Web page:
Dacorum school receives ‘rubbish’ prize after pupil’s winning poster design on composting
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A pupil of Hobbs Hill Wood Primary School has won a signed copy of the book ‘Darwin's Super-Pooping Worm Spectacular’ for her winning poster design on composting. The prize also included a wormery for the school garden.
The book tells the true story of how Charles Darwin discovered that the humble earthworm is the most important species on the planet.
Sophie, aged nine, was one of more than 70 entrants to design a poster to present the benefits of composting and how to compost.
The competition, organised by Dacorum Borough Council, was open to all primary schools and attracted a high level of entries.
However, it was Sophie’s artwork which caught the eye of Hemel Hempstead-based author Polly Owen, who wrote the newly-published book and was part of the judging panel.
The winning design, plus those chosen as runners-up, will be displayed on the council’s social media platforms and school's recycling service web page here
Cllr Robin Bromham, the council’s Portfolio Holder for Neighbourhood Operations, said: “Composting is a way of working in harmony with a natural ecosystem. This will preserve nutrients and convert waste back into clean fertiliser.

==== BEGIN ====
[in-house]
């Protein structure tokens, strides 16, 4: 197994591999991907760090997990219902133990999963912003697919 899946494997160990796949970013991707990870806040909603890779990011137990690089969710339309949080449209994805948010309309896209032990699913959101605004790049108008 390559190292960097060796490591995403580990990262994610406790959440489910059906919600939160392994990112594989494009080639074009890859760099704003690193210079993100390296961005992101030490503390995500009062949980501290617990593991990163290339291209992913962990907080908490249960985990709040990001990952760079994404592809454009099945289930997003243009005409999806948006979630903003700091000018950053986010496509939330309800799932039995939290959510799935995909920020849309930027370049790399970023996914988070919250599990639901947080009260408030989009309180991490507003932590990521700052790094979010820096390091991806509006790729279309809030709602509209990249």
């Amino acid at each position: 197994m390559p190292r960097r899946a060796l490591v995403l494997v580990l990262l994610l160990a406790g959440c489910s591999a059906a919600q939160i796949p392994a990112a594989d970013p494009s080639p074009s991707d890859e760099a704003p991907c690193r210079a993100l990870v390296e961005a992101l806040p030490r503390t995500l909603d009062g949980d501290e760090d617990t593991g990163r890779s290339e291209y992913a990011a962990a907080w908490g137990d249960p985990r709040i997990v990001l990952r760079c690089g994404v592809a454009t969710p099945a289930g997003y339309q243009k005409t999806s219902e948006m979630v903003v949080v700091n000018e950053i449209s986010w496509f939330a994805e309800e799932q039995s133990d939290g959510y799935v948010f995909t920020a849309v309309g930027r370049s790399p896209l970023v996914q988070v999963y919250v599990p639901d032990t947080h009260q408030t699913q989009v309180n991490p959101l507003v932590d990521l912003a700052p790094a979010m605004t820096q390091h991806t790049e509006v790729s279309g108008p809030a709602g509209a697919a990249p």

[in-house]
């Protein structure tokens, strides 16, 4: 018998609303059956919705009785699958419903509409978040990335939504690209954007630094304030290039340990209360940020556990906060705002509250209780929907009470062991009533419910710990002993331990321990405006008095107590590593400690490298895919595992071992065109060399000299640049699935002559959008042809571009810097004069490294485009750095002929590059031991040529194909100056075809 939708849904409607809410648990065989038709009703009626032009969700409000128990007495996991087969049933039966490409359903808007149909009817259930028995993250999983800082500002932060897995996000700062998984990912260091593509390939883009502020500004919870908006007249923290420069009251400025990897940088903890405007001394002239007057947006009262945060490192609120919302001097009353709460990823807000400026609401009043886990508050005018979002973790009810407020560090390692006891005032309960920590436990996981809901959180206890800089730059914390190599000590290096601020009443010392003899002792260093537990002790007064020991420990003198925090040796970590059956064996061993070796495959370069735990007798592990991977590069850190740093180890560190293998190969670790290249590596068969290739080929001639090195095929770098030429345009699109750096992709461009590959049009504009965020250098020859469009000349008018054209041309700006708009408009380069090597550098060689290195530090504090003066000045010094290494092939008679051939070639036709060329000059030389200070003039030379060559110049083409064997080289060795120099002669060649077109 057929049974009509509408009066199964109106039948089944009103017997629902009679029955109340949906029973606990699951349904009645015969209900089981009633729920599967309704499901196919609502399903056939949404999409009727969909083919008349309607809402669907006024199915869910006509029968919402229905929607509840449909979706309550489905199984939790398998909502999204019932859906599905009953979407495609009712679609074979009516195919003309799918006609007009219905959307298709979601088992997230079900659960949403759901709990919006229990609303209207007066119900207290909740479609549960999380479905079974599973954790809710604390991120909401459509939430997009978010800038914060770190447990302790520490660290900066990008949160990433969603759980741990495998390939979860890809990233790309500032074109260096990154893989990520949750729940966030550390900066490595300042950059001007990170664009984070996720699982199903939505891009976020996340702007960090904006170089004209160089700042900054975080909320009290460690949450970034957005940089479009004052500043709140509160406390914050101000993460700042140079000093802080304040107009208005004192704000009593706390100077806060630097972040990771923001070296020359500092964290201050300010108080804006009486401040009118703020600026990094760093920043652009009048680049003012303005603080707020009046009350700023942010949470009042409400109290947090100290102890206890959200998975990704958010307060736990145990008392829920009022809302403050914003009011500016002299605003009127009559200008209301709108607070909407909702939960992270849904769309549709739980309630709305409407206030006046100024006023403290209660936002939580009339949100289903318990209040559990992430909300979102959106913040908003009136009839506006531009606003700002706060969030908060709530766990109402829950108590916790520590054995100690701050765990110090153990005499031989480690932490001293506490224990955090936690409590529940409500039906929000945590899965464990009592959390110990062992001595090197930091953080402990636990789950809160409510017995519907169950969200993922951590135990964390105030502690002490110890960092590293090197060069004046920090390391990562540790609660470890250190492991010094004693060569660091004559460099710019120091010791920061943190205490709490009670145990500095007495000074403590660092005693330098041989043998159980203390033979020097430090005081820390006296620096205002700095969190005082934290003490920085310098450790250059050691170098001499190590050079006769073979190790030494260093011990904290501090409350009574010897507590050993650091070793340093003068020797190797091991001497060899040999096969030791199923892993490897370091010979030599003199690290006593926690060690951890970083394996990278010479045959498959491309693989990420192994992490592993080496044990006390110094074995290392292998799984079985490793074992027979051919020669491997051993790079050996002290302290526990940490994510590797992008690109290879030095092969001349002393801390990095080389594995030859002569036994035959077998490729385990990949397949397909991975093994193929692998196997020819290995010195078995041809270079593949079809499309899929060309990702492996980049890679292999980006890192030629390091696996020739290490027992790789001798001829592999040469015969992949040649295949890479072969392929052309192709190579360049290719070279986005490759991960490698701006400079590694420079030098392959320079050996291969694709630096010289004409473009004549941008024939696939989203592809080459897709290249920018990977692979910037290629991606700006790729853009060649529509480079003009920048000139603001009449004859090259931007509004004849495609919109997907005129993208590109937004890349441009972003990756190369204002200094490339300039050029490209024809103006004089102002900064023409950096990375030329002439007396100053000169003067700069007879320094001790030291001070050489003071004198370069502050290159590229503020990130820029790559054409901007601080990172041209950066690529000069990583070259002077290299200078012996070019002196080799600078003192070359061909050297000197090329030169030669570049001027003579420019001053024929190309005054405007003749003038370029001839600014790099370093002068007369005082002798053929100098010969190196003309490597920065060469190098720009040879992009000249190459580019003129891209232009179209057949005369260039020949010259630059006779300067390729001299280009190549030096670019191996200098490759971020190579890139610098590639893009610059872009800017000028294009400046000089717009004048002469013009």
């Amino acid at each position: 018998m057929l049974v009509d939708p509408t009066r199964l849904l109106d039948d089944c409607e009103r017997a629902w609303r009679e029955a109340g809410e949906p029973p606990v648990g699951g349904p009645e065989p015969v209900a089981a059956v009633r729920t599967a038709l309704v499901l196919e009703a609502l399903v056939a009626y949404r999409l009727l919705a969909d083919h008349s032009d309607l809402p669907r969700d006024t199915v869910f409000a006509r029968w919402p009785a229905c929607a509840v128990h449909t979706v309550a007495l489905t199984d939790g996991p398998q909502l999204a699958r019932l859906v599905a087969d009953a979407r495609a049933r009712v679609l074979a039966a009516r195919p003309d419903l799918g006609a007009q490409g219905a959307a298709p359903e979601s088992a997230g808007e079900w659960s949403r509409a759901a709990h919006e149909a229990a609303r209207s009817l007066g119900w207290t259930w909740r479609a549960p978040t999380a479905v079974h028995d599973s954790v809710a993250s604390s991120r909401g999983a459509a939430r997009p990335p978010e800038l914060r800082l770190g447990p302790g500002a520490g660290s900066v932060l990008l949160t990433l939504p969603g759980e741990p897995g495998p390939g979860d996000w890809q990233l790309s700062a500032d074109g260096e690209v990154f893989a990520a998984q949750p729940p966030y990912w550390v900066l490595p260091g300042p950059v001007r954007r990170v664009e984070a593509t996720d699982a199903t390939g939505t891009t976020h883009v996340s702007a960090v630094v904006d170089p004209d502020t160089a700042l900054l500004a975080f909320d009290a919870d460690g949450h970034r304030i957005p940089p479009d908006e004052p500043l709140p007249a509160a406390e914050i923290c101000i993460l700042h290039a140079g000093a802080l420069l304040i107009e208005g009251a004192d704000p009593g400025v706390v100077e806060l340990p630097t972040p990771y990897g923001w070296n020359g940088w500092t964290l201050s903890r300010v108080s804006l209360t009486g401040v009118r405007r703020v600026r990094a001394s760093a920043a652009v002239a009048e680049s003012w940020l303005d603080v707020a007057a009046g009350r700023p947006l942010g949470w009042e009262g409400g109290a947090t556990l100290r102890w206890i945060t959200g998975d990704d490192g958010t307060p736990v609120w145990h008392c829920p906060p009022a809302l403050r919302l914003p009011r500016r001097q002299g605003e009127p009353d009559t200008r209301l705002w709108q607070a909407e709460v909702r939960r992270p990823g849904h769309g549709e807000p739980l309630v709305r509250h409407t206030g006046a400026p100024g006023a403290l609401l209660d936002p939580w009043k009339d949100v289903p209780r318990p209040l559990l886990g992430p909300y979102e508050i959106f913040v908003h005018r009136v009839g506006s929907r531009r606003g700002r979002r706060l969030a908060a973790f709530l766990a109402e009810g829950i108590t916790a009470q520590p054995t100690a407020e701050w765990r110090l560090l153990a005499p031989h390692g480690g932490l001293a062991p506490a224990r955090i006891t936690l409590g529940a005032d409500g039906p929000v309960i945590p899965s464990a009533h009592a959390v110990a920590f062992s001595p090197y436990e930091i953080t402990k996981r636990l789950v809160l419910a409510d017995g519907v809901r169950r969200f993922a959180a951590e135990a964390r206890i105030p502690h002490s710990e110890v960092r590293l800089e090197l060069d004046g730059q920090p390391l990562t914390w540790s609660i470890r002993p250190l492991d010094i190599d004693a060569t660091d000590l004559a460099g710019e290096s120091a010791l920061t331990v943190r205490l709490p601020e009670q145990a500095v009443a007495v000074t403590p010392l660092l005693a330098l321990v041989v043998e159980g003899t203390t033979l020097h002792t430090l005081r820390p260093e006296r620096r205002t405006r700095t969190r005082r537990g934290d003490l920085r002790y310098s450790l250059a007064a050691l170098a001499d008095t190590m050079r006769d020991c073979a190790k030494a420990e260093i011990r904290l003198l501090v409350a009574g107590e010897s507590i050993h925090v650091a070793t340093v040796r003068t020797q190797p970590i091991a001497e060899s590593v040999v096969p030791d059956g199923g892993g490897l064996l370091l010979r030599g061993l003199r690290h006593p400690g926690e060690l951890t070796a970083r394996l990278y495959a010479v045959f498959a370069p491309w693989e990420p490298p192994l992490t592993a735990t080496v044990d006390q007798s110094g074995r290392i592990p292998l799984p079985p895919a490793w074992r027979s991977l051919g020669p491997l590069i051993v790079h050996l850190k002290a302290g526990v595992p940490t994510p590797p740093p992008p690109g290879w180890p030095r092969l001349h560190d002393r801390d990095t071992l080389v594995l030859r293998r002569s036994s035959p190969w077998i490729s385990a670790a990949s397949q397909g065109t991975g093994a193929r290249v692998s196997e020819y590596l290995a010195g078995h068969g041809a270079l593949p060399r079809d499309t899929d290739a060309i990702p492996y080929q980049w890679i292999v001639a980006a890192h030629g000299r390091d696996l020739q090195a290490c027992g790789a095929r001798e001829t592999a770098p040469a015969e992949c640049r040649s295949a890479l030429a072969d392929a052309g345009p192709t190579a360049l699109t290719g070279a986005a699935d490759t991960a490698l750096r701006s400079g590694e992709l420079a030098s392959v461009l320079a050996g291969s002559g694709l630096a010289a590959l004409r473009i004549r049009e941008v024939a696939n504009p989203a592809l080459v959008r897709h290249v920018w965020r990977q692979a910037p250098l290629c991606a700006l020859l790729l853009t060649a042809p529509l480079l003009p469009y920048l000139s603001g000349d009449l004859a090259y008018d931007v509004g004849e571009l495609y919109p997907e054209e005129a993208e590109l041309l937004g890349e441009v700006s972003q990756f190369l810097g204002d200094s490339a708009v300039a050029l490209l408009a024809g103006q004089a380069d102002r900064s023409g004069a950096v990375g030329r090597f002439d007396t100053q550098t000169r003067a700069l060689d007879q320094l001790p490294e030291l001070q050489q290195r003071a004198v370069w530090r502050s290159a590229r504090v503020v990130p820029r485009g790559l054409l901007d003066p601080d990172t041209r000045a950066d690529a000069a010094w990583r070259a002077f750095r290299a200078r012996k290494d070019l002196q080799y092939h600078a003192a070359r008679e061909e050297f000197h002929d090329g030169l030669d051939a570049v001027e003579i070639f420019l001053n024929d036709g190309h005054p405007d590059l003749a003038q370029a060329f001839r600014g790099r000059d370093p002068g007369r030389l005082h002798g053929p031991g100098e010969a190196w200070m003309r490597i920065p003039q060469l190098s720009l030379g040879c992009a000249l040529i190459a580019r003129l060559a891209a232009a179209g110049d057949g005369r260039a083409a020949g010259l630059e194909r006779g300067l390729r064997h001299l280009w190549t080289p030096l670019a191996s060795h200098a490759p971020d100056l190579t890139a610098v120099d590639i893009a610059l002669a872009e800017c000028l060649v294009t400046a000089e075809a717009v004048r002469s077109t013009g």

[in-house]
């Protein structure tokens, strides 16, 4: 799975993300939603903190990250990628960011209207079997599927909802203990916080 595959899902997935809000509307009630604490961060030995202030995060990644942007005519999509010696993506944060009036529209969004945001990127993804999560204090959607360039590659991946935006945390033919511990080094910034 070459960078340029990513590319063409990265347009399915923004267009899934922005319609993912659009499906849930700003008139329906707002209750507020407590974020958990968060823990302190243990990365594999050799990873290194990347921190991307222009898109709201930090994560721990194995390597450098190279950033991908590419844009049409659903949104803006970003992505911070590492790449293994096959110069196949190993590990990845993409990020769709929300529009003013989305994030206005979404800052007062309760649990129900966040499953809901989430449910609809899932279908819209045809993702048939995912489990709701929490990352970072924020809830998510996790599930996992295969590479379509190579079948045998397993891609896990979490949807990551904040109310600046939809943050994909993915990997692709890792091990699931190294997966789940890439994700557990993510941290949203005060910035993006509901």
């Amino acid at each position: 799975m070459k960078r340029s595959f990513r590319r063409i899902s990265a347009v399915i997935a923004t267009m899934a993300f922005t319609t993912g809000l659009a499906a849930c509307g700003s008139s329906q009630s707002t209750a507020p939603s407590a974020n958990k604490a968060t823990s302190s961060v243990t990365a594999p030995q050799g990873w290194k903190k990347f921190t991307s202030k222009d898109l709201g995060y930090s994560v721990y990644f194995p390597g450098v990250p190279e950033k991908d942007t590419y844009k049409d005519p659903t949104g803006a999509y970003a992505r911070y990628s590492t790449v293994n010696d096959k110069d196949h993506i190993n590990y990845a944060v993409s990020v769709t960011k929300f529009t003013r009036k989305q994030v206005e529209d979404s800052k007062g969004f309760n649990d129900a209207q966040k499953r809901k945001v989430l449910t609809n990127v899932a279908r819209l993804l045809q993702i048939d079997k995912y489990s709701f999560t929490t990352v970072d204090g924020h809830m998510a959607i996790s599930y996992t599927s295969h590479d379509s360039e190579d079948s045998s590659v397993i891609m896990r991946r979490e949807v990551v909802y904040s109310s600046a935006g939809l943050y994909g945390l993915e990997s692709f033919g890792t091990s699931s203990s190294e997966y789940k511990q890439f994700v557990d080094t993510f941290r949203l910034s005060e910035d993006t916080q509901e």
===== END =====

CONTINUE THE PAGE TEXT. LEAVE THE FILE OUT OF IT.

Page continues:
"This will help to grow flowers or the food we will be eating next year. It’s wonderful that children of Dacorum have been learning about these processes and describing it in their artwork.”
Hobbs Hill Wood Primary School will receive the wormery for their school garden and a signed copy of the book for their library, both kindly donated by Polly. All competition runners-up will receive a ‘Worm Spectacular’ badge, bookmark and sticker.
Teachers and fellow school staff are encouraged to sign up to the council’s SEED (Supporting Environmental Education in Dacorum) newsletter for primary schools, which features the latest local environmental news, campaigns, classroom ideas and links to free resources here
To find out more about home composting and discounted compost bins see details here
> A wormery is a container, typically with transparent walls, in which worms are kept for study or bred to be used in making compost or as bait for fishing.